“Competing virtually didn’t end up being as different as I thought it would be,” Schultze said. “I did miss having the fans and the opposing team there, but it’s important to do what is safe. I just made sure I was pumped up and focused on my goals for the meet, even though it was a different layout. I felt like the girls on our team brought a lot of energy to the meet by cheering each other on, which definitely helped me to swim faster.”
Surprising, perhaps, given the format. Not so much when considering the swimmer.
“Amazing – I have to remind myself that school, pool, conference records aren’t an everyday occurrence, because every time Megan races she definitely makes it seem like they are,” Donaldson said. “Heading into the meet, she wanted to set the pool record in the 200 free and lower her school record in the 500 free. Unfortunately she missed the pool record in the 200 free by about 0.7 seconds. She lowered her school record and conference record in doing so, but obviously was disappointed about missing the pool record.
“After that race and knowing that the 500 free was in the second half of the meet, we both looked at the pool record, did the math on the split times required to achieve it, and just had a conversation that, realistically, she could break the pool record in the 500 freestyle, even though that wasn’t her goal heading into the meet. Having coached Megan for six years now, I have to constantly take time to appreciate the fact that a blasé conversation about a pool record is not normal. The most impressive part, though, was that Megan’s 500 freestyle was not just a pool, conference and school record – it was a personal best for her by 13 seconds. The 500 free has been a weird race for her the last couple of years, even after she made huge strides in her 200 free. It was nice to finally see her swim a 500 freestyle the way she should be able to, and it was fun as a coach to see her reaction. Dropping 13 seconds in any race, especially at this point in her career, is a huge achievement. I’m guessing she hasn’t seen that kind of improvement in any race in a long time.”
Uncertainty lingers surrounding what the fall sports season will look like, throughout the regular season as well as any potential postseason meets. All that can be done is to take things one day at a time. If nothing else, there is always the clock to compete against.
“Although this isn’t the senior year I thought I would have, I’m grateful to be having a season,” Schultze said. “I’m going to make the most of whatever the season brings. There still is a lot of uncertainty surrounding how the end of the season will look. We won’t be able to have a large sections or state meet like we usually do. The precautions and limitations on the season may change how I get to my goals, but they haven’t really changed what they are. I still have the same goals as far as my times go. This summer and even into the start of the high school season I told myself that I might not know when or how I will be racing again, but that I do know I want to be ready whenever and however it happens.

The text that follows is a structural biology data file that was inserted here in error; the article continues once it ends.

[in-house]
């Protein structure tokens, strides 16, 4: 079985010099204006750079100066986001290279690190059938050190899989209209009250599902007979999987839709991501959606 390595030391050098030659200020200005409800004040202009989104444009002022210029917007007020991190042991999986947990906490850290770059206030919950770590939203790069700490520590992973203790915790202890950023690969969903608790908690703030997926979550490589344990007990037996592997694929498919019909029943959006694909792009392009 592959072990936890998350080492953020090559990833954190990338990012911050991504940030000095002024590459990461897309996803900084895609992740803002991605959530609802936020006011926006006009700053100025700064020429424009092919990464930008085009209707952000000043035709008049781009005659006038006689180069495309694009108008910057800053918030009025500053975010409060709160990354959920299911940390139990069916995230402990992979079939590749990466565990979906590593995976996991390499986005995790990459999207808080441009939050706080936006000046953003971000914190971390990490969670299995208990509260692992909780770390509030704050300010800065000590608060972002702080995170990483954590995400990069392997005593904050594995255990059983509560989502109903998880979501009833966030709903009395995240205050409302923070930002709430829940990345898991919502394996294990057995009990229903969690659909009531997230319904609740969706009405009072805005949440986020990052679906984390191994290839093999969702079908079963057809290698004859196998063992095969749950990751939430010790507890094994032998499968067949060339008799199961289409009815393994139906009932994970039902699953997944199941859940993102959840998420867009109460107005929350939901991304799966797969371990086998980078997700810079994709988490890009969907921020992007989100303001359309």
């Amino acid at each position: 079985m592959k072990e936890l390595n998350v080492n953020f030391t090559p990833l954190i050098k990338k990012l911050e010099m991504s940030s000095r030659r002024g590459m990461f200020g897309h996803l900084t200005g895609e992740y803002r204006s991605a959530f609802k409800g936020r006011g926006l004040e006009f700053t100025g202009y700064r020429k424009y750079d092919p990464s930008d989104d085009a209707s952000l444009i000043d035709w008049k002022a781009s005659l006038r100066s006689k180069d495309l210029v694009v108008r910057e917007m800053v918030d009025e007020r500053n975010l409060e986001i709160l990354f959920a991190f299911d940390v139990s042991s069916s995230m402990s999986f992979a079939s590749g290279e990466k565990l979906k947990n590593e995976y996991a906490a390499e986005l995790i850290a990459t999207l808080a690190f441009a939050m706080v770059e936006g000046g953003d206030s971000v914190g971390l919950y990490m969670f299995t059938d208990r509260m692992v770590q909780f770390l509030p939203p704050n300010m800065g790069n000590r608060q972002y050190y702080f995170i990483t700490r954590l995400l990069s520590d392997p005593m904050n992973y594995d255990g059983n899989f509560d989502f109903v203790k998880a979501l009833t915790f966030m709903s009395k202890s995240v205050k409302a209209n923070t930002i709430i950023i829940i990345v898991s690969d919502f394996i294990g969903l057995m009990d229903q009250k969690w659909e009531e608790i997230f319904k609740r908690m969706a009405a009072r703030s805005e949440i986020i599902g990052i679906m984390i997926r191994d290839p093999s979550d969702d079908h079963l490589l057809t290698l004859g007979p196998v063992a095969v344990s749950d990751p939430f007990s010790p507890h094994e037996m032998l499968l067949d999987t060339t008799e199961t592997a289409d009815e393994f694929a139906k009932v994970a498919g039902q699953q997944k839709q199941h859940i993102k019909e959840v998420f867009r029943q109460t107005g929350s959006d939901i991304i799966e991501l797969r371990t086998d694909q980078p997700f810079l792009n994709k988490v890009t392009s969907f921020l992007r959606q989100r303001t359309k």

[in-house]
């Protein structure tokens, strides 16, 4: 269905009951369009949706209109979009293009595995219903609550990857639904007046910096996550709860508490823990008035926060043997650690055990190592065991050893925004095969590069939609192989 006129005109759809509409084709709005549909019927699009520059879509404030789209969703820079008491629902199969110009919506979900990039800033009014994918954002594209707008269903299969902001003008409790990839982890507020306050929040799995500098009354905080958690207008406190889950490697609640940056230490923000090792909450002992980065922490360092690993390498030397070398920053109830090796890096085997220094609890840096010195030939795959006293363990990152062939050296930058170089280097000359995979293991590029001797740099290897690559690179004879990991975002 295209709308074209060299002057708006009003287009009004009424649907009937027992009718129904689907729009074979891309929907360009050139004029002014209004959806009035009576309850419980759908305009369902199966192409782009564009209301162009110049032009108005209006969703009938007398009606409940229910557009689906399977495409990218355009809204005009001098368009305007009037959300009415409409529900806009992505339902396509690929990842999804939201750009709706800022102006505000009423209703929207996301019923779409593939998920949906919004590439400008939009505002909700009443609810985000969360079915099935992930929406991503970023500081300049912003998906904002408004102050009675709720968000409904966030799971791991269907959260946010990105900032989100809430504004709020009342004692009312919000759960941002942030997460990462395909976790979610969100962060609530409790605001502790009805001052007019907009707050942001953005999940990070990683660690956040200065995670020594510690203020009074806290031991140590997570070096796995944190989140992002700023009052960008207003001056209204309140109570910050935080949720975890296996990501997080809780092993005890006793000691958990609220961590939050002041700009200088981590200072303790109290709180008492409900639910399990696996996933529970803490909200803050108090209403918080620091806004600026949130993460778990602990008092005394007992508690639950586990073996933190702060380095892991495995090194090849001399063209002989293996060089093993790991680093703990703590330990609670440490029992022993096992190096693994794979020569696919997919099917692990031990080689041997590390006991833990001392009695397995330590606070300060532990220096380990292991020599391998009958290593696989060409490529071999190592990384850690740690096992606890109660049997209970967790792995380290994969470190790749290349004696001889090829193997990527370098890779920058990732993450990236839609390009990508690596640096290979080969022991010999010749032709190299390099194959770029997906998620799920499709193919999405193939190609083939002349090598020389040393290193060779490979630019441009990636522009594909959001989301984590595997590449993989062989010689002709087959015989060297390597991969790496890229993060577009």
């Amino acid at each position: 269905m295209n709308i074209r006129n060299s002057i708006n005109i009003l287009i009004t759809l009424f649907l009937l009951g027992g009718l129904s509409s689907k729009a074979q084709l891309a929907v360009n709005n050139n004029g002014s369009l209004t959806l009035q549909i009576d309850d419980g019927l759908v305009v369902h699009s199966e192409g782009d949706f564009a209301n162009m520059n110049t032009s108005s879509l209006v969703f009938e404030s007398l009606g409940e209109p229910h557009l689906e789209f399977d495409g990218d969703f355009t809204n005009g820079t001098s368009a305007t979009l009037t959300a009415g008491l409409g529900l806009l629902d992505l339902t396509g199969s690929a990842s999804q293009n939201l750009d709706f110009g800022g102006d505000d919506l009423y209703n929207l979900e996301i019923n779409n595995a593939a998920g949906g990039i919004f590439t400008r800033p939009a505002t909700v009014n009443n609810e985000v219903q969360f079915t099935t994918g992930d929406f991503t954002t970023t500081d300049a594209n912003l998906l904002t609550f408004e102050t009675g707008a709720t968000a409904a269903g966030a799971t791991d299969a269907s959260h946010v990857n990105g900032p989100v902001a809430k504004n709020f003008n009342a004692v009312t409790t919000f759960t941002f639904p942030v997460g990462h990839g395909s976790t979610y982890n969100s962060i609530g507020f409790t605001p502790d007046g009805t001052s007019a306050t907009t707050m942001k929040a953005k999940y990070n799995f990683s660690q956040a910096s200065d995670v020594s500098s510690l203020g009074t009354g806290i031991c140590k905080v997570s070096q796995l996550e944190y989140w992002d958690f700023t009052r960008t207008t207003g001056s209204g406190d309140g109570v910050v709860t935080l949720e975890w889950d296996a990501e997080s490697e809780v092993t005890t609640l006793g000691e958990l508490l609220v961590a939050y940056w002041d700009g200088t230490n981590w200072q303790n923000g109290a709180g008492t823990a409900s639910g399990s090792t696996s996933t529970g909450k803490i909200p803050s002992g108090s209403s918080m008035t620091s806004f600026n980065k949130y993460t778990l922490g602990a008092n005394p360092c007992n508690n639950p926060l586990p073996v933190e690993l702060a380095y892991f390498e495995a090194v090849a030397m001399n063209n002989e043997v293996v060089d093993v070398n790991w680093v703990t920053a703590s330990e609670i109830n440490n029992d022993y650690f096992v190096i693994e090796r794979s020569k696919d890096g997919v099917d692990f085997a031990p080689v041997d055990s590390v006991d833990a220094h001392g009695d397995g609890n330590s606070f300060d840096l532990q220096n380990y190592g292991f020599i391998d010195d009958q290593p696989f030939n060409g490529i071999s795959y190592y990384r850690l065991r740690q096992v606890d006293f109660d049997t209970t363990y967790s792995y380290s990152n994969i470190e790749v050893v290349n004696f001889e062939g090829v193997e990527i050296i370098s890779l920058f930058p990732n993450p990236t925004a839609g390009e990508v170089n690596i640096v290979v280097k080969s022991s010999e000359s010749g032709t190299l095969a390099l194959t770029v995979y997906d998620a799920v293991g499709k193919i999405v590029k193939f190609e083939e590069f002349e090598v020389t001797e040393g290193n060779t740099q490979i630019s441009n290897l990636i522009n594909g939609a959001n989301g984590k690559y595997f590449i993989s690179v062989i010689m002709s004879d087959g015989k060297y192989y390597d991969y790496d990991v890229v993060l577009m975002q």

“I’m extremely thankful for everything my swimming career has brought me. My family, coaches and teammates have supported me so much throughout my career and I wouldn’t be where I am without them. I’ve made so many memories that will last a lifetime. I think what has driven me is the desire to keep getting better. I constantly am thinking about the times I can go and my goals for each season. What makes swimming worth it is when everything comes together and you get your goal times. I just try to do my best in practice and races and see where it can get me. I think my teammates have also helped me get better. When we have to do hard practices, we’re there to support one another and push each other to swim fast.”
Schultze’s high school career is in its final stage, but her swimming career will continue on at Division I Rice University in Houston next year. Her legacy on the Cardinal program will be long-lasting – on the record board, and beyond.
“A lot of people see an athlete like Megan and just think that she is naturally faster than everyone else,” Donaldson said. “That couldn’t be farther from the truth. It’s not that she’s not athletic, because she is, but her combination of work ethic and mental fortitude is what separates her from the average high school athlete. There are plenty of talented individuals who don’t have work ethic or can’t get past their own mental blocks. If Megan was just talented, she never would have achieved what she has achieved. Her records and accomplishments are a result of her hard work and dedication. There is absolutely no way she would have ever been able to get to where she is today without those qualities.
“Records and accomplishments aside, Megan has been an incredible example of the type of student-athlete that any coach would dream to have on their team. She’s one of the top, if not the top, students in her class at Coon Rapids, she is dedicated to her sport and she finds time to volunteer and tutor on top of everything else. Her legacy is going to last beyond just the record boards. Every girl on the team is going to remember what it was like to watch her train, compete and carry herself day in and day out. It’s been an absolute treat to be able to coach her these past six years, and I’m excited to see what she does in the future.”